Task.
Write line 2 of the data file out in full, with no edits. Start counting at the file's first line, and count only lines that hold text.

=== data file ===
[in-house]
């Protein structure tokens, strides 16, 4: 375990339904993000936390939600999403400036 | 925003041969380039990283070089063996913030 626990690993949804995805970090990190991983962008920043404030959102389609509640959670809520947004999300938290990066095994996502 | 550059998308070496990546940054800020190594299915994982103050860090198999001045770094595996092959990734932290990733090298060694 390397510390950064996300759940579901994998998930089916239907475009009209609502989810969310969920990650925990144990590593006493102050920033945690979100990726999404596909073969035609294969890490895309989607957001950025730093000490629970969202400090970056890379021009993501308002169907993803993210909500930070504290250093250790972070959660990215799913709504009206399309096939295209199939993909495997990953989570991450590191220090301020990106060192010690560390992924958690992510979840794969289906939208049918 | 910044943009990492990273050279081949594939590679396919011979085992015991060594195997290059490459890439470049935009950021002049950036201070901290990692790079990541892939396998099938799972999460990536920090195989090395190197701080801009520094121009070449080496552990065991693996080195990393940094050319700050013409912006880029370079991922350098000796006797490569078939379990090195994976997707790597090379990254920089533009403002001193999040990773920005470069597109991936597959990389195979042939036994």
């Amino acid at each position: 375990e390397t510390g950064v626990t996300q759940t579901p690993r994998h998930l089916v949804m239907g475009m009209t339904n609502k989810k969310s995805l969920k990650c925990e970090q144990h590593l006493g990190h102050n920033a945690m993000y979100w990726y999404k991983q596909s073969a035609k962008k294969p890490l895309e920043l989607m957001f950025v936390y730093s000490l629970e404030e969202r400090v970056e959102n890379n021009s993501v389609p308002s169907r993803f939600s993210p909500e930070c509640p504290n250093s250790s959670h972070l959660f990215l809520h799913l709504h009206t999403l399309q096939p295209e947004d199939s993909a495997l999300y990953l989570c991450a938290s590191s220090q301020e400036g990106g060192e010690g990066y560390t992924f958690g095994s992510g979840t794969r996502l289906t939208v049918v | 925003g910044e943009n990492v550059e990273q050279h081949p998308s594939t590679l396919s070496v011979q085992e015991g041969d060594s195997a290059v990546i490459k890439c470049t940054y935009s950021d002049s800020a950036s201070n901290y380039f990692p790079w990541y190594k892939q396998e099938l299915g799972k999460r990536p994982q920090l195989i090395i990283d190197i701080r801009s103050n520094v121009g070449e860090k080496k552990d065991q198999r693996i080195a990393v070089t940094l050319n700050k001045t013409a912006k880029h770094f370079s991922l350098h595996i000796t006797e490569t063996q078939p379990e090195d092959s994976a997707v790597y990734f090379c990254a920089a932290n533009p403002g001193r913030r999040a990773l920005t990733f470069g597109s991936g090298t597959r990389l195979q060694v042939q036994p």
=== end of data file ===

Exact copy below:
């Protein structure tokens, strides 16, 4: 375990339904993000936390939600999403400036 | 925003041969380039990283070089063996913030 626990690993949804995805970090990190991983962008920043404030959102389609509640959670809520947004999300938290990066095994996502 | 550059998308070496990546940054800020190594299915994982103050860090198999001045770094595996092959990734932290990733090298060694 390397510390950064996300759940579901994998998930089916239907475009009209609502989810969310969920990650925990144990590593006493102050920033945690979100990726999404596909073969035609294969890490895309989607957001950025730093000490629970969202400090970056890379021009993501308002169907993803993210909500930070504290250093250790972070959660990215799913709504009206399309096939295209199939993909495997990953989570991450590191220090301020990106060192010690560390992924958690992510979840794969289906939208049918 | 910044943009990492990273050279081949594939590679396919011979085992015991060594195997290059490459890439470049935009950021002049950036201070901290990692790079990541892939396998099938799972999460990536920090195989090395190197701080801009520094121009070449080496552990065991693996080195990393940094050319700050013409912006880029370079991922350098000796006797490569078939379990090195994976997707790597090379990254920089533009403002001193999040990773920005470069597109991936597959990389195979042939036994």